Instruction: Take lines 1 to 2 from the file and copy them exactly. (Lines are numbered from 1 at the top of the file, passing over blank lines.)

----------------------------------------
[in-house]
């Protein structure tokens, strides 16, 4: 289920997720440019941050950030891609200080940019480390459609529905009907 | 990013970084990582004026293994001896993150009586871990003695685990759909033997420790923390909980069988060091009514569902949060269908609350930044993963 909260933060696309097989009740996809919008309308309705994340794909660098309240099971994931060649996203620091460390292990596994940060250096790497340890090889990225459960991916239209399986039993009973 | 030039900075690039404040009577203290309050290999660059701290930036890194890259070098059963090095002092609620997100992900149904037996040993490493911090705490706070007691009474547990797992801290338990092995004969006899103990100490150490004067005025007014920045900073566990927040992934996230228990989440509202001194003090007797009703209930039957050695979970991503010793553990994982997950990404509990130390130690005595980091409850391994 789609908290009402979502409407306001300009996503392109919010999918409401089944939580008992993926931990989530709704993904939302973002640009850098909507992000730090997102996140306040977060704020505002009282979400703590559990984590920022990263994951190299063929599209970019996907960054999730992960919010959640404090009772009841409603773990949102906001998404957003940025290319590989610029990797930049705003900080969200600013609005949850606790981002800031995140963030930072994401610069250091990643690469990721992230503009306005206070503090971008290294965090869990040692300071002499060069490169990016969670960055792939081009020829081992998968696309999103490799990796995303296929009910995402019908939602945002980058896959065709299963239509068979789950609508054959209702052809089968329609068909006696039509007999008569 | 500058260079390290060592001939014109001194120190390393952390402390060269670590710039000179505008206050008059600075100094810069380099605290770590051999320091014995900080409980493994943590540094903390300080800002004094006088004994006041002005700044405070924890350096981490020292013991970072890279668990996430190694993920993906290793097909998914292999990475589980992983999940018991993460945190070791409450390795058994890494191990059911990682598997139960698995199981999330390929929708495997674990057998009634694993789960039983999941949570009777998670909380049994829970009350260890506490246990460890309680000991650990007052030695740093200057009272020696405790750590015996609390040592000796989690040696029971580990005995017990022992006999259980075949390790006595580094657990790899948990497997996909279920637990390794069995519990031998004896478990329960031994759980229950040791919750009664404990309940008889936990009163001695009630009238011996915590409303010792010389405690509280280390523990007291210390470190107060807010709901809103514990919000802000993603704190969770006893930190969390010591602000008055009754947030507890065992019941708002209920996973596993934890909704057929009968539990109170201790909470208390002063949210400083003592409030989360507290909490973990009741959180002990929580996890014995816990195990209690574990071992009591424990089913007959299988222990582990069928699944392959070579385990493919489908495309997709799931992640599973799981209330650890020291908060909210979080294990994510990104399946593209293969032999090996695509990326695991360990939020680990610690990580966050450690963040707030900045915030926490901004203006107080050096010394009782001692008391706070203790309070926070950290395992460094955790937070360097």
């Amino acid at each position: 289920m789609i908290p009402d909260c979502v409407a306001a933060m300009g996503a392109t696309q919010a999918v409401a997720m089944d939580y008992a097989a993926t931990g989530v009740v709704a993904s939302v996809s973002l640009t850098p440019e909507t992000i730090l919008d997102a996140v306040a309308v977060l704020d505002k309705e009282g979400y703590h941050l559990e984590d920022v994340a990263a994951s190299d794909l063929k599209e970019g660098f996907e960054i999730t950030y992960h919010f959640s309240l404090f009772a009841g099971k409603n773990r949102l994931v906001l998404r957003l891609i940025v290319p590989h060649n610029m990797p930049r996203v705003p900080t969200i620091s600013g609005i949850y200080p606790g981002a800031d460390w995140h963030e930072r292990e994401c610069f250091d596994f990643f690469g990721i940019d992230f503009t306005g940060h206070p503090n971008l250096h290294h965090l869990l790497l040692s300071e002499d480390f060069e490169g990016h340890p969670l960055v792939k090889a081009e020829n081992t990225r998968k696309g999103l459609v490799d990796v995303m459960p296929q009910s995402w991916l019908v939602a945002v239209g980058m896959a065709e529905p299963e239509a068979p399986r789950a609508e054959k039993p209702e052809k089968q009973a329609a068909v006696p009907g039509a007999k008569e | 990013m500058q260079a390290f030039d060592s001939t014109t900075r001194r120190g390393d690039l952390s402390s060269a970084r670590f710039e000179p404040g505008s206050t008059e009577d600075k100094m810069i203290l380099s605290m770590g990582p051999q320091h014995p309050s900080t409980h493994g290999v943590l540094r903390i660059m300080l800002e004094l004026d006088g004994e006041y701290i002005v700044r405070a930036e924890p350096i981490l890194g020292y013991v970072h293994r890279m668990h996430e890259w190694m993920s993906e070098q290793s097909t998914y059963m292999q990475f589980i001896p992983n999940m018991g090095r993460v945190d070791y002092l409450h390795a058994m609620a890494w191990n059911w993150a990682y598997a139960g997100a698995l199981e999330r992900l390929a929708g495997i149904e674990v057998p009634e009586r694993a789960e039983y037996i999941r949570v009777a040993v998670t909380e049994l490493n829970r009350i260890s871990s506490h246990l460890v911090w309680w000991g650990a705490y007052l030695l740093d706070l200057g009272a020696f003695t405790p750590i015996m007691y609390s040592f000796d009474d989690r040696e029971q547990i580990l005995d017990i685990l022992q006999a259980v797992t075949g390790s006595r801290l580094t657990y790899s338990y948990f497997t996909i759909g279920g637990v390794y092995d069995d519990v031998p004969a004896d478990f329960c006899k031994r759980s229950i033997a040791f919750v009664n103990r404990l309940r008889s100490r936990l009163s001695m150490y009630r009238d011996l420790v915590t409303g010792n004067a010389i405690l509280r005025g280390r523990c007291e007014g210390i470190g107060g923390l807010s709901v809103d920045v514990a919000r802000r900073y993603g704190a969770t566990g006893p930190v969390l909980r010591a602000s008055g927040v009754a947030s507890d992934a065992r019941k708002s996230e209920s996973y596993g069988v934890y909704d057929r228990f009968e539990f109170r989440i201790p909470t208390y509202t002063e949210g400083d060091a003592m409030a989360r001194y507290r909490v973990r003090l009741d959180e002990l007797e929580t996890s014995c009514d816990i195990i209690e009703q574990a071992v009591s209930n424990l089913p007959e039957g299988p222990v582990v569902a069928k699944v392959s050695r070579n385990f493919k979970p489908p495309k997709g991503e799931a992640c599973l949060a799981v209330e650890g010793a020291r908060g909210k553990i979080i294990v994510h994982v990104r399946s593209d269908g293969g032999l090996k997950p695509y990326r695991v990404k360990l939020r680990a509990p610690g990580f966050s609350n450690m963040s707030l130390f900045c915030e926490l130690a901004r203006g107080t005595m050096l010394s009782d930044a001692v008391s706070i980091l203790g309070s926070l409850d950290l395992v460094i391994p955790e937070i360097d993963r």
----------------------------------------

[in-house]
């Protein structure tokens, strides 16, 4: 289920997720440019941050950030891609200080940019480390459609529905009907 | 990013970084990582004026293994001896993150009586871990003695685990759909033997420790923390909980069988060091009514569902949060269908609350930044993963 909260933060696309097989009740996809919008309308309705994340794909660098309240099971994931060649996203620091460390292990596994940060250096790497340890090889990225459960991916239209399986039993009973 | 030039900075690039404040009577203290309050290999660059701290930036890194890259070098059963090095002092609620997100992900149904037996040993490493911090705490706070007691009474547990797992801290338990092995004969006899103990100490150490004067005025007014920045900073566990927040992934996230228990989440509202001194003090007797009703209930039957050695979970991503010793553990994982997950990404509990130390130690005595980091409850391994 789609908290009402979502409407306001300009996503392109919010999918409401089944939580008992993926931990989530709704993904939302973002640009850098909507992000730090997102996140306040977060704020505002009282979400703590559990984590920022990263994951190299063929599209970019996907960054999730992960919010959640404090009772009841409603773990949102906001998404957003940025290319590989610029990797930049705003900080969200600013609005949850606790981002800031995140963030930072994401610069250091990643690469990721992230503009306005206070503090971008290294965090869990040692300071002499060069490169990016969670960055792939081009020829081992998968696309999103490799990796995303296929009910995402019908939602945002980058896959065709299963239509068979789950609508054959209702052809089968329609068909006696039509007999008569 | 500058260079390290060592001939014109001194120190390393952390402390060269670590710039000179505008206050008059600075100094810069380099605290770590051999320091014995900080409980493994943590540094903390300080800002004094006088004994006041002005700044405070924890350096981490020292013991970072890279668990996430190694993920993906290793097909998914292999990475589980992983999940018991993460945190070791409450390795058994890494191990059911990682598997139960698995199981999330390929929708495997674990057998009634694993789960039983999941949570009777998670909380049994829970009350260890506490246990460890309680000991650990007052030695740093200057009272020696405790750590015996609390040592000796989690040696029971580990005995017990022992006999259980075949390790006595580094657990790899948990497997996909279920637990390794069995519990031998004896478990329960031994759980229950040791919750009664404990309940008889936990009163001695009630009238011996915590409303010792010389405690509280280390523990007291210390470190107060807010709901809103514990919000802000993603704190969770006893930190969390010591602000008055009754947030507890065992019941708002209920996973596993934890909704057929009968539990109170201790909470208390002063949210400083003592409030989360507290909490973990009741959180002990929580996890014995816990195990209690574990071992009591424990089913007959299988222990582990069928699944392959070579385990493919489908495309997709799931992640599973799981209330650890020291908060909210979080294990994510990104399946593209293969032999090996695509990326695991360990939020680990610690990580966050450690963040707030900045915030926490901004203006107080050096010394009782001692008391706070203790309070926070950290395992460094955790937070360097």